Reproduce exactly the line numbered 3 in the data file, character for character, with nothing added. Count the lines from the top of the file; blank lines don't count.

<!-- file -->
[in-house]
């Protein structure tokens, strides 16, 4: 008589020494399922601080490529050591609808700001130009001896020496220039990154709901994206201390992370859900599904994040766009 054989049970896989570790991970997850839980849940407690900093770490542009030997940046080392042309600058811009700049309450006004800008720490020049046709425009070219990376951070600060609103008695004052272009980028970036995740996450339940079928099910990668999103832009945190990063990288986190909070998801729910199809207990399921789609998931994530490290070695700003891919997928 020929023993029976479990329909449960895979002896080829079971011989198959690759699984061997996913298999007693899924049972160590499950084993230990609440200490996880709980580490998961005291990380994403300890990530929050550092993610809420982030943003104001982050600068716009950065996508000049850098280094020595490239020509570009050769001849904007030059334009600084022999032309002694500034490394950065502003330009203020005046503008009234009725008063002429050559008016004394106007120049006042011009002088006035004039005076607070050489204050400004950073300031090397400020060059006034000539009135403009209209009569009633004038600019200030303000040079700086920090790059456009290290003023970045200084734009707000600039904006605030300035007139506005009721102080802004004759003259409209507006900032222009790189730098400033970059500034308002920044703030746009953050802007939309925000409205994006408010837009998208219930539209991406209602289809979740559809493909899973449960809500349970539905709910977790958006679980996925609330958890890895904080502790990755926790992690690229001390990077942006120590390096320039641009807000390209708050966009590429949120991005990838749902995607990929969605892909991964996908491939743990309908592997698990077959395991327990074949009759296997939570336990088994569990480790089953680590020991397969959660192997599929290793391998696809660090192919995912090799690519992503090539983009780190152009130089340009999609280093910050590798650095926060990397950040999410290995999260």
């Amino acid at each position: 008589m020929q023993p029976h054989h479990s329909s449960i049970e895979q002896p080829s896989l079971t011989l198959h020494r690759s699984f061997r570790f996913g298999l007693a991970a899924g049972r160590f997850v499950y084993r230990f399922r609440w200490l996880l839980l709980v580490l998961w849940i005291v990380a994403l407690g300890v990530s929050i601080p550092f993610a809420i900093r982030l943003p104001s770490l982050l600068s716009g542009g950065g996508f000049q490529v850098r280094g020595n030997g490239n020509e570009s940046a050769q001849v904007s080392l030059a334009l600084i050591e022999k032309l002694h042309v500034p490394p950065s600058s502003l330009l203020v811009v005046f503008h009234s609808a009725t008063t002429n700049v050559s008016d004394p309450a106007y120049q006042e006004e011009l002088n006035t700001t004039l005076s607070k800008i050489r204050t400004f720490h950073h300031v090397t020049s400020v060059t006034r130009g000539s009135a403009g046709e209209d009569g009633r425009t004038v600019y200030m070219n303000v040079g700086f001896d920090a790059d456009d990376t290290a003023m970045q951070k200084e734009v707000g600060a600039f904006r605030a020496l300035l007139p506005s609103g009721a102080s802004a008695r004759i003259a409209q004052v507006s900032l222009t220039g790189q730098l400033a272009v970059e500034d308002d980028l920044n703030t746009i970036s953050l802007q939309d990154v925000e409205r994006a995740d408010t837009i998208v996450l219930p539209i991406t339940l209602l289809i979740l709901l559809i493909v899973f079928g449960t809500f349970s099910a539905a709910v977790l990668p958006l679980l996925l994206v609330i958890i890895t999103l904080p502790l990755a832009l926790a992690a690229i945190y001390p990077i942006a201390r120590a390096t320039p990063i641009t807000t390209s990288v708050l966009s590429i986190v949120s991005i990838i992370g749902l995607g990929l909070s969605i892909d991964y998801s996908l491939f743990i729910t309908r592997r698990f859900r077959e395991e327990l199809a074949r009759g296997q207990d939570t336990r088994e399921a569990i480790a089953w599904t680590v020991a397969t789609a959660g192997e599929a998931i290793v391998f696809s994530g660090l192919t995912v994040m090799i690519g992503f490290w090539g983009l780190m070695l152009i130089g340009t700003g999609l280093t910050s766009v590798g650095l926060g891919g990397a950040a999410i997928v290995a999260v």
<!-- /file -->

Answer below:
């Amino acid at each position: 008589m020929q023993p029976h054989h479990s329909s449960i049970e895979q002896p080829s896989l079971t011989l198959h020494r690759s699984f061997r570790f996913g298999l007693a991970a899924g049972r160590f997850v499950y084993r230990f399922r609440w200490l996880l839980l709980v580490l998961w849940i005291v990380a994403l407690g300890v990530s929050i601080p550092f993610a809420i900093r982030l943003p104001s770490l982050l600068s716009g542009g950065g996508f000049q490529v850098r280094g020595n030997g490239n020509e570009s940046a050769q001849v904007s080392l030059a334009l600084i050591e022999k032309l002694h042309v500034p490394p950065s600058s502003l330009l203020v811009v005046f503008h009234s609808a009725t008063t002429n700049v050559s008016d004394p309450a106007y120049q006042e006004e011009l002088n006035t700001t004039l005076s607070k800008i050489r204050t400004f720490h950073h300031v090397t020049s400020v060059t006034r130009g000539s009135a403009g046709e209209d009569g009633r425009t004038v600019y200030m070219n303000v040079g700086f001896d920090a790059d456009d990376t290290a003023m970045q951070k200084e734009v707000g600060a600039f904006r605030a020496l300035l007139p506005s609103g009721a102080s802004a008695r004759i003259a409209q004052v507006s900032l222009t220039g790189q730098l400033a272009v970059e500034d308002d980028l920044n703030t746009i970036s953050l802007q939309d990154v925000e409205r994006a995740d408010t837009i998208v996450l219930p539209i991406t339940l209602l289809i979740l709901l559809i493909v899973f079928g449960t809500f349970s099910a539905a709910v977790l990668p958006l679980l996925l994206v609330i958890i890895t999103l904080p502790l990755a832009l926790a992690a690229i945190y001390p990077i942006a201390r120590a390096t320039p990063i641009t807000t390209s990288v708050l966009s590429i986190v949120s991005i990838i992370g749902l995607g990929l909070s969605i892909d991964y998801s996908l491939f743990i729910t309908r592997r698990f859900r077959e395991e327990l199809a074949r009759g296997q207990d939570t336990r088994e399921a569990i480790a089953w599904t680590v020991a397969t789609a959660g192997e599929a998931i290793v391998f696809s994530g660090l192919t995912v994040m090799i690519g992503f490290w090539g983009l780190m070695l152009i130089g340009t700003g999609l280093t910050s766009v590798g650095l926060g891919g990397a950040a999410i997928v290995a999260v």